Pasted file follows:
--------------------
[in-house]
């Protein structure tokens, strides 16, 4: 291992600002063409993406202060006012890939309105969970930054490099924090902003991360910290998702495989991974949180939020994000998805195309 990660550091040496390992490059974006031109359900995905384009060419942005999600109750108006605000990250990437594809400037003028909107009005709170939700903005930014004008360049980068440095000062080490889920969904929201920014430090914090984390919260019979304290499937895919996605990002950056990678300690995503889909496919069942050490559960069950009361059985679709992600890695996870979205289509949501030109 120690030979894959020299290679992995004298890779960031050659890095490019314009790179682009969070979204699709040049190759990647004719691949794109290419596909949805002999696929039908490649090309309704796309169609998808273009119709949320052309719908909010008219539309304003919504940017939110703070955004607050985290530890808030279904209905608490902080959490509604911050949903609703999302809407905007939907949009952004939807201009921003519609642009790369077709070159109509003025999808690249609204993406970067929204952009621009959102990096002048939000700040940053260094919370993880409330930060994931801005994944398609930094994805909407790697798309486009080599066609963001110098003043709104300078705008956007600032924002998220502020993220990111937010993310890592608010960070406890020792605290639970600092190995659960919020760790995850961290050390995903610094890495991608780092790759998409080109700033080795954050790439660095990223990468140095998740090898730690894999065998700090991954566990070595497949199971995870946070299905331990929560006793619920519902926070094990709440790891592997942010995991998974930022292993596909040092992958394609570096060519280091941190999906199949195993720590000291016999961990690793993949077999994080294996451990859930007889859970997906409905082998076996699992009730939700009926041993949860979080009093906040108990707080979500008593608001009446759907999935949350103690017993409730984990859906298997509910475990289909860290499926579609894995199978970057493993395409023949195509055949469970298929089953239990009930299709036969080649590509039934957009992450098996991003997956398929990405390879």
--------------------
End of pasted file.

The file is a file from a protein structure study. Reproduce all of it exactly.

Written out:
[in-house]
């Protein structure tokens, strides 16, 4: 291992600002063409993406202060006012890939309105969970930054490099924090902003991360910290998702495989991974949180939020994000998805195309 990660550091040496390992490059974006031109359900995905384009060419942005999600109750108006605000990250990437594809400037003028909107009005709170939700903005930014004008360049980068440095000062080490889920969904929201920014430090914090984390919260019979304290499937895919996605990002950056990678300690995503889909496919069942050490559960069950009361059985679709992600890695996870979205289509949501030109 120690030979894959020299290679992995004298890779960031050659890095490019314009790179682009969070979204699709040049190759990647004719691949794109290419596909949805002999696929039908490649090309309704796309169609998808273009119709949320052309719908909010008219539309304003919504940017939110703070955004607050985290530890808030279904209905608490902080959490509604911050949903609703999302809407905007939907949009952004939807201009921003519609642009790369077709070159109509003025999808690249609204993406970067929204952009621009959102990096002048939000700040940053260094919370993880409330930060994931801005994944398609930094994805909407790697798309486009080599066609963001110098003043709104300078705008956007600032924002998220502020993220990111937010993310890592608010960070406890020792605290639970600092190995659960919020760790995850961290050390995903610094890495991608780092790759998409080109700033080795954050790439660095990223990468140095998740090898730690894999065998700090991954566990070595497949199971995870946070299905331990929560006793619920519902926070094990709440790891592997942010995991998974930022292993596909040092992958394609570096060519280091941190999906199949195993720590000291016999961990690793993949077999994080294996451990859930007889859970997906409905082998076996699992009730939700009926041993949860979080009093906040108990707080979500008593608001009446759907999935949350103690017993409730984990859906298997509910475990289909860290499926579609894995199978970057493993395409023949195509055949469970298929089953239990009930299709036969080649590509039934957009992450098996991003997956398929990405390879």